NATO advanced training course - Israel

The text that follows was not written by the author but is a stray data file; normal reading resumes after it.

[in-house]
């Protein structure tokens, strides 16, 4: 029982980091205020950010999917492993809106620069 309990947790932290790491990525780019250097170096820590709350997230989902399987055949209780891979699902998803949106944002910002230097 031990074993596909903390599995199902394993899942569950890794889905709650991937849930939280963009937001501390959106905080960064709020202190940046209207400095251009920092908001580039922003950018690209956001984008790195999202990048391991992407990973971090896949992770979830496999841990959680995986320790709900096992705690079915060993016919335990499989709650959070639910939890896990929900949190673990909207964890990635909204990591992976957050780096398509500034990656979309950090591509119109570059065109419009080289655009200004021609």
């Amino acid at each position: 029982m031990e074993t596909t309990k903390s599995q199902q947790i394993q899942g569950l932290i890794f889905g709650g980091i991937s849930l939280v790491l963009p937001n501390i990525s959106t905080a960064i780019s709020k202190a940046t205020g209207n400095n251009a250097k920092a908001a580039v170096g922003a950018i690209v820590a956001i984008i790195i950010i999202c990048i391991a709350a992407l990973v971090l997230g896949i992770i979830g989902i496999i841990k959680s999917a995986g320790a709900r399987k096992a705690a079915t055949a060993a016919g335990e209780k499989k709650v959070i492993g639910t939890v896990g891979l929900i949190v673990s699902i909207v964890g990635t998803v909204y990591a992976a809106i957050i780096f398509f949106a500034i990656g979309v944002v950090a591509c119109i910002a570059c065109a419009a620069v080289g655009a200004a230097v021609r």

PUBLISHED: November 28, 2017